• diabetes;
  • endoplasmic reticulum stress;
  • glucotoxicity;
  • insulin secretion;
  • melatonin;
  • oxidative stress;
  • pancreatic β-cell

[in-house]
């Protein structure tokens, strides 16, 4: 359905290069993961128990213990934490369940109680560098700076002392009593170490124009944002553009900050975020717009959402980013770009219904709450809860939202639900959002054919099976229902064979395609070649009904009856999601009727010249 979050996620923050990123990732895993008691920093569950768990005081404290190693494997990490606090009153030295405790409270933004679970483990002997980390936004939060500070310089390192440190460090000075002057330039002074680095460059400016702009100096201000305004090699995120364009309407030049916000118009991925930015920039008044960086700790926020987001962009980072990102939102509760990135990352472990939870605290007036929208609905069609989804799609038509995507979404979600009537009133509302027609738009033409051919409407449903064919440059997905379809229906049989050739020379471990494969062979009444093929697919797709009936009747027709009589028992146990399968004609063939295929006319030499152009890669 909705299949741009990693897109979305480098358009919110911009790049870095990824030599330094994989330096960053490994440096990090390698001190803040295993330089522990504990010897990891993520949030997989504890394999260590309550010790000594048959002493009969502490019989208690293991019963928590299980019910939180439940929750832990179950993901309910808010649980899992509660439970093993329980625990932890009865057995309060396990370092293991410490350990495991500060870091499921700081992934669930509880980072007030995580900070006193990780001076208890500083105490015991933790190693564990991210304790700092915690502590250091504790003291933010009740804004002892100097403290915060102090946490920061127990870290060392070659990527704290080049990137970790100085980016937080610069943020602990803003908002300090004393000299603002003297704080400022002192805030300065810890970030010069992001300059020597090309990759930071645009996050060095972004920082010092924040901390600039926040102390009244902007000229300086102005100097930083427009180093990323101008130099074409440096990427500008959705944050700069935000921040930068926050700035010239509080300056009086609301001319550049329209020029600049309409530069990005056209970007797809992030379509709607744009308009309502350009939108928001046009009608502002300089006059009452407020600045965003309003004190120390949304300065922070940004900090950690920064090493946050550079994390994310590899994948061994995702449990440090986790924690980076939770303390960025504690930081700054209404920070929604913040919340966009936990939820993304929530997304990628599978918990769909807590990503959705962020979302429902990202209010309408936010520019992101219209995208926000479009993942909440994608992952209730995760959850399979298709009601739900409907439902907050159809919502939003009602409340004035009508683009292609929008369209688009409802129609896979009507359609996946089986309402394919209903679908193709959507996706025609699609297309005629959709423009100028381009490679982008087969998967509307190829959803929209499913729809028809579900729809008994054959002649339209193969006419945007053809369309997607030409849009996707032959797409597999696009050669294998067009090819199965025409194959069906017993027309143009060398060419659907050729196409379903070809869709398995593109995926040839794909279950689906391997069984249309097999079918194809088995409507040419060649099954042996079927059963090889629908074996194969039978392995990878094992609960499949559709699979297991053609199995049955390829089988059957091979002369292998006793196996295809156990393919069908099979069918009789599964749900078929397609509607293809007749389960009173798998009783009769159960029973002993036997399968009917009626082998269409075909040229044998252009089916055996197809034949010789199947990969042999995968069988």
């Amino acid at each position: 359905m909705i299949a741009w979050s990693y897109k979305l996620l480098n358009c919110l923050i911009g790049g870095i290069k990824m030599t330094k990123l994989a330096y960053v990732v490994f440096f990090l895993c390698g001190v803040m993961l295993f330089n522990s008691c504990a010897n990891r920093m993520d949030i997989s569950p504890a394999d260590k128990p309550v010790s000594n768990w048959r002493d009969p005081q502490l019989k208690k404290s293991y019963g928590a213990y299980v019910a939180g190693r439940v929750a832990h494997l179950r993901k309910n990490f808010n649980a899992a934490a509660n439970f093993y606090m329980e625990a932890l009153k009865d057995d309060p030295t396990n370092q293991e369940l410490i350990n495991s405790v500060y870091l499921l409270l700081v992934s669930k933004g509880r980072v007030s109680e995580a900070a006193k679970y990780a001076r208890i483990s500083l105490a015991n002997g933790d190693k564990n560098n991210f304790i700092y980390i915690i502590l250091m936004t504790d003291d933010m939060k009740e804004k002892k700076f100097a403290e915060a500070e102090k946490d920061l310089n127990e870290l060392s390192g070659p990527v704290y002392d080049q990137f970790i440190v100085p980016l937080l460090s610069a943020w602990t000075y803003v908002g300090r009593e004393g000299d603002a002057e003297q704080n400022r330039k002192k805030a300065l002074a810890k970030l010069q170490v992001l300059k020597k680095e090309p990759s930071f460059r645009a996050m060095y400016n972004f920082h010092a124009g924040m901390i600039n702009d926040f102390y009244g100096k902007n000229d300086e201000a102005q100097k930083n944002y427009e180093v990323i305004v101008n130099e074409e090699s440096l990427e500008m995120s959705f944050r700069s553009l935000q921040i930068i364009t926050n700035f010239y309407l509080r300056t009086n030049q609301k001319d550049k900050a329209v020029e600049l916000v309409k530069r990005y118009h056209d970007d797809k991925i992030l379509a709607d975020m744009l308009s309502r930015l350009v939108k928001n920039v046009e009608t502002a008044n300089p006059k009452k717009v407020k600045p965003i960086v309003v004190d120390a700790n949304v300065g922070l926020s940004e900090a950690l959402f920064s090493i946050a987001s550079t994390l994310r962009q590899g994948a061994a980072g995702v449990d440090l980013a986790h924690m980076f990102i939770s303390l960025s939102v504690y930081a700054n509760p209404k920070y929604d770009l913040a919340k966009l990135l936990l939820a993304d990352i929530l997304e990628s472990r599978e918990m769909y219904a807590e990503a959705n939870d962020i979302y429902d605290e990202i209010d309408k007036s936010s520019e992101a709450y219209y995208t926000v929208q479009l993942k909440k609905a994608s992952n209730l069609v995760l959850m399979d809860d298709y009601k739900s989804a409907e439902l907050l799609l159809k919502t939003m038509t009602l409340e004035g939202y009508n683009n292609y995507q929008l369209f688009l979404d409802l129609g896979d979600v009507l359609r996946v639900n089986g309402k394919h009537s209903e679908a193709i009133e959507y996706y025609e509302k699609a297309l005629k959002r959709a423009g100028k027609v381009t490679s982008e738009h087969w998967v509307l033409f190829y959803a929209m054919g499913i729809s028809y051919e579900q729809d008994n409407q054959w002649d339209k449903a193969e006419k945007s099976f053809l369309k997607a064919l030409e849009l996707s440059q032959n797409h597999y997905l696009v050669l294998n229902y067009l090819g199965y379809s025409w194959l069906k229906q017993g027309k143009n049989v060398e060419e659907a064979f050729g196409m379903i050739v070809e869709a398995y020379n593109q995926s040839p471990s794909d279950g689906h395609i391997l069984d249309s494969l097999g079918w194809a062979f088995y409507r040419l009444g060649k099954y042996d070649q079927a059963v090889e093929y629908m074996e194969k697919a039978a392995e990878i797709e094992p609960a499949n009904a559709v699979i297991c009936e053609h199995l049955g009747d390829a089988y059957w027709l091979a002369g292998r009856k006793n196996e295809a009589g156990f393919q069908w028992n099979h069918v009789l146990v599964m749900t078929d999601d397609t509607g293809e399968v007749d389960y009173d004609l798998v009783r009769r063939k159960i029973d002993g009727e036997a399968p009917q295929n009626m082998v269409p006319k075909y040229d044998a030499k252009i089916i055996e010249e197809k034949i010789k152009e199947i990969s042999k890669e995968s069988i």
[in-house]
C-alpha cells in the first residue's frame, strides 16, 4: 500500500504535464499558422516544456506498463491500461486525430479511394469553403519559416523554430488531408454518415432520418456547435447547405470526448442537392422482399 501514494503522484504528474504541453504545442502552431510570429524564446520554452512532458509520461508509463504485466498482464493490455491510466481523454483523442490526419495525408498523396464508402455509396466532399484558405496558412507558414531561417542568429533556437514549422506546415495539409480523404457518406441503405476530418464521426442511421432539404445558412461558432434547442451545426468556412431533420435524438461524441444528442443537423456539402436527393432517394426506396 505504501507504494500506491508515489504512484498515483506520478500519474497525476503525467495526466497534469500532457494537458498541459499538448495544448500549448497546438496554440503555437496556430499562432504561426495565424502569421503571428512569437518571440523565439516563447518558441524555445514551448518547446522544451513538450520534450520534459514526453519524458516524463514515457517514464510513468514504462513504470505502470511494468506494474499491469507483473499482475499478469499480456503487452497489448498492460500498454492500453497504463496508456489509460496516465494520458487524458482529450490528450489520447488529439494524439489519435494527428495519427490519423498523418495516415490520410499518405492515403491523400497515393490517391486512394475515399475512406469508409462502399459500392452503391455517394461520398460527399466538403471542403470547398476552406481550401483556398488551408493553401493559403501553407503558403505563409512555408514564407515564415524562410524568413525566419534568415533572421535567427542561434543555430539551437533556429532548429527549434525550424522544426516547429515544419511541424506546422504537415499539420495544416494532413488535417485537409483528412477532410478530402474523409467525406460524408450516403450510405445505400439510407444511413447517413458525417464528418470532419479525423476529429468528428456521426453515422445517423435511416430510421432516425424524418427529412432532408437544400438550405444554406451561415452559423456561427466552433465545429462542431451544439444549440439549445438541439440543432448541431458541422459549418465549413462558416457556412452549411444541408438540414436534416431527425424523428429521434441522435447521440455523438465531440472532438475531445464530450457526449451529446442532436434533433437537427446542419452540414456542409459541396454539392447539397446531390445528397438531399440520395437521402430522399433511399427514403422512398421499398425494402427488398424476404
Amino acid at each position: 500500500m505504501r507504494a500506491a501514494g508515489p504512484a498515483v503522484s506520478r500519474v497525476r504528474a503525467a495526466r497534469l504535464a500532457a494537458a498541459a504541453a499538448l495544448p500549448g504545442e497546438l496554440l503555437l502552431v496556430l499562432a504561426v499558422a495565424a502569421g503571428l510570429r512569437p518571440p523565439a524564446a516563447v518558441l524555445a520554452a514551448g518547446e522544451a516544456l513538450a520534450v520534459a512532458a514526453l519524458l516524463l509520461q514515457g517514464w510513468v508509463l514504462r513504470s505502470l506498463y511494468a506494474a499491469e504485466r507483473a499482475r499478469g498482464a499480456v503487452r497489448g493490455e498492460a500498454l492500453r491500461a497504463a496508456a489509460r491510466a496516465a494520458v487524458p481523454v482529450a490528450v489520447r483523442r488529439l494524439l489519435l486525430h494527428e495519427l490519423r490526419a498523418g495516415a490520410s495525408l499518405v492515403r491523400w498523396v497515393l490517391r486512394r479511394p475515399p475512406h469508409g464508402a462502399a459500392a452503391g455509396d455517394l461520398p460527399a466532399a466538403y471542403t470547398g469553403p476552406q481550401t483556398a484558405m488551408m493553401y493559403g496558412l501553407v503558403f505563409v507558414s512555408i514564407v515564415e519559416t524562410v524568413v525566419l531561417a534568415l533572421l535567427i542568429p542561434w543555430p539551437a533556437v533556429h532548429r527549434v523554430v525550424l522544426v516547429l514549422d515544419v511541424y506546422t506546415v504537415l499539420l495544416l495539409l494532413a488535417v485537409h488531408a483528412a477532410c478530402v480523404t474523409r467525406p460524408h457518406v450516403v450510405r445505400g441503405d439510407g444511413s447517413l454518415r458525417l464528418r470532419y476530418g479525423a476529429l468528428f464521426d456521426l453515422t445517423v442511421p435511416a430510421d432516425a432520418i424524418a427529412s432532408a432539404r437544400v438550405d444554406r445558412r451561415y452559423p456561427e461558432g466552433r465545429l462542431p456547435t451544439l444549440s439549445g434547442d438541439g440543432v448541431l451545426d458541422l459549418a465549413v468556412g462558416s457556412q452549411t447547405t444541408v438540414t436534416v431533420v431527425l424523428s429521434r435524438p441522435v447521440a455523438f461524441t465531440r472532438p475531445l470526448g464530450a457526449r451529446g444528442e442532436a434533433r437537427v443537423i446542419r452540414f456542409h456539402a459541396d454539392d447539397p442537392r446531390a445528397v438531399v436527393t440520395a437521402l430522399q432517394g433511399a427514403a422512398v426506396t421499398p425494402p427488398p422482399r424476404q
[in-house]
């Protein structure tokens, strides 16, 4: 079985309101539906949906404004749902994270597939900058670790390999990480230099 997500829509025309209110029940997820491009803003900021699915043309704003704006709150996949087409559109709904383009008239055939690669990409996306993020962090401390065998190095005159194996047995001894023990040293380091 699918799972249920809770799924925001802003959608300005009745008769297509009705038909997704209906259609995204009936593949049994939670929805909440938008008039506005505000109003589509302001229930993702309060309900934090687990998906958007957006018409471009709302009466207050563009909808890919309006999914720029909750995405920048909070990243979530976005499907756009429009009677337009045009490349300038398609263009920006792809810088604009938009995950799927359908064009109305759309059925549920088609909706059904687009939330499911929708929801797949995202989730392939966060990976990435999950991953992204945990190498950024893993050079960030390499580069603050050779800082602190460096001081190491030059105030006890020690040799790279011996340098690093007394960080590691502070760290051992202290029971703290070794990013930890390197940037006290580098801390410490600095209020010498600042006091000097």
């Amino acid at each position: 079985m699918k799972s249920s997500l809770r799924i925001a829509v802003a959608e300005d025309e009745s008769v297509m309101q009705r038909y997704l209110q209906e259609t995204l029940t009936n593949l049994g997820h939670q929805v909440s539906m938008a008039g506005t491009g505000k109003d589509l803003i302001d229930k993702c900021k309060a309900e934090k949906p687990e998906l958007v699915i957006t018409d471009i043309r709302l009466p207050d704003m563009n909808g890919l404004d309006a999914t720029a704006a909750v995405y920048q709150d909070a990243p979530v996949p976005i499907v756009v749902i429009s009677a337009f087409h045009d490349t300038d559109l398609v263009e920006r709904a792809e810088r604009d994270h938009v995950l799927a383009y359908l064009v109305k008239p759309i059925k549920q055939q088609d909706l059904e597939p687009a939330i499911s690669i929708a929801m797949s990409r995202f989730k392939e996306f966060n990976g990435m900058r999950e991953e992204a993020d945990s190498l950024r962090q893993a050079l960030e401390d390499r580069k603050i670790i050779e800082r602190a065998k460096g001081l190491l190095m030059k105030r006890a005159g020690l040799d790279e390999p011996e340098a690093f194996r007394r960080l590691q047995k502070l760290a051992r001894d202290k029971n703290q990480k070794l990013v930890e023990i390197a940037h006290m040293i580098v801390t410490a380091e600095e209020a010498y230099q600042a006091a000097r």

Prolonged hyperglycemia results in pancreatic β-cell dysfunction and apoptosis, referred to as glucotoxicity. Although both oxidative and endoplasmic reticulum (ER) stresses have been implicated as major causative mechanisms of β-cell glucotoxicity, the reciprocal importance between the two remains to be elucidated. The aim of this study was to evaluate the differential effect of oxidative stress and ER stress on β-cell glucotoxicity, by employing melatonin which has free radical-scavenging and antioxidant properties. As expected, in β-cells exposed to prolonged high glucose levels, cell viability and glucose-stimulated insulin secretion (GSIS) were significantly impaired. Melatonin treatment markedly attenuated cellular apoptosis by scavenging reactive oxygen species via its plasmalemmal receptor-independent increase in antioxidant enzyme activity. However, treatments with antioxidants alone were insufficient to recover the impaired GSIS. Interestingly, 4-phenylbutyric acid (4-PBA), a chemical chaperone that attenuate ER stress by stabilizing protein structure, alleviated the impaired GSIS, but not apoptosis, suggesting that glucotoxicity induces oxidative and ER stress independently. We found that cotreatment of glucotoxic β-cells with melatonin and 4-PBA dramatically improved both their survival and insulin secretion. Taken together, these results suggest that ER stress may be the more critical mechanism for prolonged high-glucose-induced GSIS impairment, whereas oxidative stress appears to be more critical for the impaired β-cell viability. Therefore, combinatorial therapy of melatonin with an ER stress modifier may help recover pancreatic β-cells under glucotoxic conditions in type 2 diabetes.